• Online safety and security

As my background is Technology Enhanced Learning (TEL), I was able to draw on my knowledge and own experiences of using digital technology in teaching and training - plus all of the resources I have curated over the years.  It allowed me to go back to where I started and how I was introduced to the role of digital technology in this challenging subject and skill that is teaching and training.  I put myself in the positon of a beginner teacher/trainer that was being encouraged to experiment with different types of digital technology to enhance their knowledge, skills and practices.  Due to this I contributed a variety of comments; relevant TEL theory, purposes of and approaches to TEL, internal experiences, learning technology and eLearning are different, practical activities - exploring own role and around the organisation, understanding and effective use of Virtual Learning Environments, eTutoring, online presence and authenticity, encouraged Certified Membership of the Association for Learning Technology (CMALT), suggested heading changes and links to some digital technologies.  It was also good to give some fresh knowledge that came off the back of doing my recent TEL MSc which was good to share with Ann.  I also sent links to further information and practice on blog and external web links I have.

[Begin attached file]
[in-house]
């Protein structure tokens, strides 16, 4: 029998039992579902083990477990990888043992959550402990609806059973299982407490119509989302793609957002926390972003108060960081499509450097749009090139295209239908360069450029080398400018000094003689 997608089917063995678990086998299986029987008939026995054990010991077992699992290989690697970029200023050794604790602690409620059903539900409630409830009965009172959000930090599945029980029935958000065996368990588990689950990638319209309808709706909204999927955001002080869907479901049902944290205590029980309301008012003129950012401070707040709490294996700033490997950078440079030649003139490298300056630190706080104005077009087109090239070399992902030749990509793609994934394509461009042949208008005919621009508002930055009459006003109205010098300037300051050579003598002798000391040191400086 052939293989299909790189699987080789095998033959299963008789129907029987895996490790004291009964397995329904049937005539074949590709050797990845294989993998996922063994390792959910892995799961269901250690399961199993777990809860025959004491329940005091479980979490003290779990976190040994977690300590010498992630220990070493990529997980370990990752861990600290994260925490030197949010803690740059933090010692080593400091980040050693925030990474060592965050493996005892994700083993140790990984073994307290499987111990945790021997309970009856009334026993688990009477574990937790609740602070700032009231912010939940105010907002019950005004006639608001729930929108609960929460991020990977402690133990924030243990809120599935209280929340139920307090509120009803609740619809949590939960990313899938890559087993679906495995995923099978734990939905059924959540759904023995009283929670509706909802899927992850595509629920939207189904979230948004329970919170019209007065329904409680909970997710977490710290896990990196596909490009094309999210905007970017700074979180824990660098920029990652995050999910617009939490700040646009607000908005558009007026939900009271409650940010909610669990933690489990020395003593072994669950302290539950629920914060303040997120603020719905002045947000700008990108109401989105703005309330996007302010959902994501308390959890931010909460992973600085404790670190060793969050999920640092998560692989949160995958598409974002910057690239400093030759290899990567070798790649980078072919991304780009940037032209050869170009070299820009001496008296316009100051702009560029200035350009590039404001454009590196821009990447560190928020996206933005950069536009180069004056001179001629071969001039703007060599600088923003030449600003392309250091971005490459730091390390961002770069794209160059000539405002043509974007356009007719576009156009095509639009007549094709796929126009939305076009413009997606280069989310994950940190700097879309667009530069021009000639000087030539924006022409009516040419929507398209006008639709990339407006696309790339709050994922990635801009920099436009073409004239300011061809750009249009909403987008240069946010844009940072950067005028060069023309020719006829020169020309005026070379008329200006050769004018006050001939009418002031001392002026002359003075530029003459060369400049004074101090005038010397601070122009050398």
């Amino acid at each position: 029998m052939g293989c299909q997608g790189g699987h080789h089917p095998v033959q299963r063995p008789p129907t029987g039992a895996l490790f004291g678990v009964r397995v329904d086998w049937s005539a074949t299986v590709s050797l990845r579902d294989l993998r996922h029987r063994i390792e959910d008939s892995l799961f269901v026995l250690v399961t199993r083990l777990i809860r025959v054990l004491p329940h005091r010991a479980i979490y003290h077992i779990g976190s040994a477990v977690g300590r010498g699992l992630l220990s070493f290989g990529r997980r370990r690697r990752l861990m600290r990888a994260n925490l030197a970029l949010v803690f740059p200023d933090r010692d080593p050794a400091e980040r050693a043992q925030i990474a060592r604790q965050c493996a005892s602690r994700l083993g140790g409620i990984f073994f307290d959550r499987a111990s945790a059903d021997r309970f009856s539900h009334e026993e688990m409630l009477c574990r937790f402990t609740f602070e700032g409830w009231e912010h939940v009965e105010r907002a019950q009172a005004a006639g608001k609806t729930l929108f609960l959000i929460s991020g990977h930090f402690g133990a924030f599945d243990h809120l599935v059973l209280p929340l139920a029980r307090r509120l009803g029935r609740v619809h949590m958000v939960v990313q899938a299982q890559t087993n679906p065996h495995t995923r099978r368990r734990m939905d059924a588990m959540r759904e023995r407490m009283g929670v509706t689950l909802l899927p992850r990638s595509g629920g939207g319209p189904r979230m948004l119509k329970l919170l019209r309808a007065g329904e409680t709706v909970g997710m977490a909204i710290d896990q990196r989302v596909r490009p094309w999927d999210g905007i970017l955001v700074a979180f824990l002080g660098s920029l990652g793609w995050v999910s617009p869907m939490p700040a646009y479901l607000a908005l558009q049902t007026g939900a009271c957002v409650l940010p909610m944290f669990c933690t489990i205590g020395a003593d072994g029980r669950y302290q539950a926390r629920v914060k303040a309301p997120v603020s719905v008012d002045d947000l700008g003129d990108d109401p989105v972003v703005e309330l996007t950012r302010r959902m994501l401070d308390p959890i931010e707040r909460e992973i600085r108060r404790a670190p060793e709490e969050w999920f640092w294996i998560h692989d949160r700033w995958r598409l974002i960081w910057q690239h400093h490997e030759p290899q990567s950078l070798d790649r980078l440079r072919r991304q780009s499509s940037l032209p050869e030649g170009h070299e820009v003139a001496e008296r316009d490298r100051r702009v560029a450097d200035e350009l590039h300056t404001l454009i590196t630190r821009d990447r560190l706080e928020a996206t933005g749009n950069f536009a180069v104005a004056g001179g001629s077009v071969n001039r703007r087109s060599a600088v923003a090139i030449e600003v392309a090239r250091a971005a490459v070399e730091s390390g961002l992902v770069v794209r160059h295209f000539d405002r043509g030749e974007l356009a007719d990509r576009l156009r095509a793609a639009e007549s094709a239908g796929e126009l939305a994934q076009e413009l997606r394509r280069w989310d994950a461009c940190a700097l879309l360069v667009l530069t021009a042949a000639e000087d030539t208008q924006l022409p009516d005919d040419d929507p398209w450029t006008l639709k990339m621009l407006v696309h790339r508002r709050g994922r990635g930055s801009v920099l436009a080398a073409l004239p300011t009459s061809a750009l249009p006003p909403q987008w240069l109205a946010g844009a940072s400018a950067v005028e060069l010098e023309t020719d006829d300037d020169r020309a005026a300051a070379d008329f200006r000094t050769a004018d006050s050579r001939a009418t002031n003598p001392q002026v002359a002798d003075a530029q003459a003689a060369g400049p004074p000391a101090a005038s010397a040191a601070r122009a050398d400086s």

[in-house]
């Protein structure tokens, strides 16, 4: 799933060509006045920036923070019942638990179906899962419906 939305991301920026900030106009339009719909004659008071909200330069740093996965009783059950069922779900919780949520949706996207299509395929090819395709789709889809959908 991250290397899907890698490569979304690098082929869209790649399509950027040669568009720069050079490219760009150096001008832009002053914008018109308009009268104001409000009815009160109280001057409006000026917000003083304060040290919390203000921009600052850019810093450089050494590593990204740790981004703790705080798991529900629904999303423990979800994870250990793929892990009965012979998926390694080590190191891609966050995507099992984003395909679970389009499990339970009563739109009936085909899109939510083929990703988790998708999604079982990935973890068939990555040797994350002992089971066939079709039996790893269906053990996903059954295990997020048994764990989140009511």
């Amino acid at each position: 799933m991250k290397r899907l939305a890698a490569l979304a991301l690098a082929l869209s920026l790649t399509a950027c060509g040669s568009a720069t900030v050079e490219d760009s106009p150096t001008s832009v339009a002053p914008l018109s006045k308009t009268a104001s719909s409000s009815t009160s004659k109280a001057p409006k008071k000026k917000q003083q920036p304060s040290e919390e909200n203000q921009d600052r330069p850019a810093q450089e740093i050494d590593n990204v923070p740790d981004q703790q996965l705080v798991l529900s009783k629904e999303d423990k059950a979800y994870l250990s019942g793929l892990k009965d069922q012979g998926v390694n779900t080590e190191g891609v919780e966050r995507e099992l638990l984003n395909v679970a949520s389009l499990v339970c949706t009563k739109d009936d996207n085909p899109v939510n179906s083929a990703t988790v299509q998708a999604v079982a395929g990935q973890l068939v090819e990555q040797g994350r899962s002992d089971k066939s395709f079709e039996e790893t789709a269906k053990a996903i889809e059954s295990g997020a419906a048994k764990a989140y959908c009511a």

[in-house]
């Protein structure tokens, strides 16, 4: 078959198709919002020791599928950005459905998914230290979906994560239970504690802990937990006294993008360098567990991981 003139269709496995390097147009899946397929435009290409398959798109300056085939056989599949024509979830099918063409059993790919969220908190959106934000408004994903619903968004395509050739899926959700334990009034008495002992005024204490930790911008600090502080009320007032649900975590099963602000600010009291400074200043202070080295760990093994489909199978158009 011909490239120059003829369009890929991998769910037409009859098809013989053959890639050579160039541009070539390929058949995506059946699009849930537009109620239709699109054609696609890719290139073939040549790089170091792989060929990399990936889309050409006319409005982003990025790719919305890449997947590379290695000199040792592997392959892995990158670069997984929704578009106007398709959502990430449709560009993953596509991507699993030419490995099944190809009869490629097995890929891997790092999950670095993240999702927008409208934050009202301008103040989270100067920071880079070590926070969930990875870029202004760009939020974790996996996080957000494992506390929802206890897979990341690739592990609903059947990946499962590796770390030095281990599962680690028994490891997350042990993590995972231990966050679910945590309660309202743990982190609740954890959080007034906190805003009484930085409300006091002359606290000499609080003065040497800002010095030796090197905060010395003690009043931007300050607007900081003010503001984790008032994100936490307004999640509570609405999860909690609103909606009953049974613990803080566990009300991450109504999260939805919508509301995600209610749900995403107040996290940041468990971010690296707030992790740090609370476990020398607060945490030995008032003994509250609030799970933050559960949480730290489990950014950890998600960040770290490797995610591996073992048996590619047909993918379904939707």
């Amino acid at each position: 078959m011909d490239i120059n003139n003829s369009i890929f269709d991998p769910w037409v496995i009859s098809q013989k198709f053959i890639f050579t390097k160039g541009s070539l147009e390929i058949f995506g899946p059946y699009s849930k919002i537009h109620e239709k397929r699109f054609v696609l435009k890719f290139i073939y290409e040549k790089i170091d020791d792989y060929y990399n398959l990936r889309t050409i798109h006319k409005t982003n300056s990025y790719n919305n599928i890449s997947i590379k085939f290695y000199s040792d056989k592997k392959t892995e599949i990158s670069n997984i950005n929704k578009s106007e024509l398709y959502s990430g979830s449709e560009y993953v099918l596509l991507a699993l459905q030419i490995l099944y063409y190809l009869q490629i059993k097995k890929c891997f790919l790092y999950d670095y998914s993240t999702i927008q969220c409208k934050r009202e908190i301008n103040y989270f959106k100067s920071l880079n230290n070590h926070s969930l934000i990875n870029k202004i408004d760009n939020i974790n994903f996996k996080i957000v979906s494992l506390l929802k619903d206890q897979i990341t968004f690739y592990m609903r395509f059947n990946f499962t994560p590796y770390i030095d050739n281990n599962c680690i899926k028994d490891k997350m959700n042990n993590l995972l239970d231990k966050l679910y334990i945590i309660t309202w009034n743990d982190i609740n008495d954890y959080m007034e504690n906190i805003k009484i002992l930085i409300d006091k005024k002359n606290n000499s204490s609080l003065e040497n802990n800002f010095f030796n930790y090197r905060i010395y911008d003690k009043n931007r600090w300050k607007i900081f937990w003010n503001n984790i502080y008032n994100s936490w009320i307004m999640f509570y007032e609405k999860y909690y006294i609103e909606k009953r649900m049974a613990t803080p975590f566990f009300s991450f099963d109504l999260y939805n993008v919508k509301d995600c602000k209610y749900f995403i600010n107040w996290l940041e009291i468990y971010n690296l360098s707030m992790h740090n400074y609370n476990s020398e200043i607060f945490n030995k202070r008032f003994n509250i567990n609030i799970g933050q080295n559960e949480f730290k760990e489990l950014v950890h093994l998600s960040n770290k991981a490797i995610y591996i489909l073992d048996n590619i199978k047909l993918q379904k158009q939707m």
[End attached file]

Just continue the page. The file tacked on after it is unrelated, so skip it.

Ready, steady, go publish!

After being involved in reviewing this chapter and further encouragement from Ann, I've had a good insight and influence into writing a book.  I feel I am now ready to give focus and return to writing my own book that I mentioned previously.  Inspired by Ann's skilful way of writing I hope mine to be as instant, readable and accessible as hers.

Thank you Ann for sharing your wisdom; making the complex role that is teaching easy to understand but also allowing me to be involved in your new book.  I hope it is as much success as your previous ones!  I hope to maintain our contact for years to come.
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CC-BY Daniel Scott. Unless otherwise stated this work is licensed under a Creative Commons Attribution-NonCommercial-NoDerivatives 4.0 International License.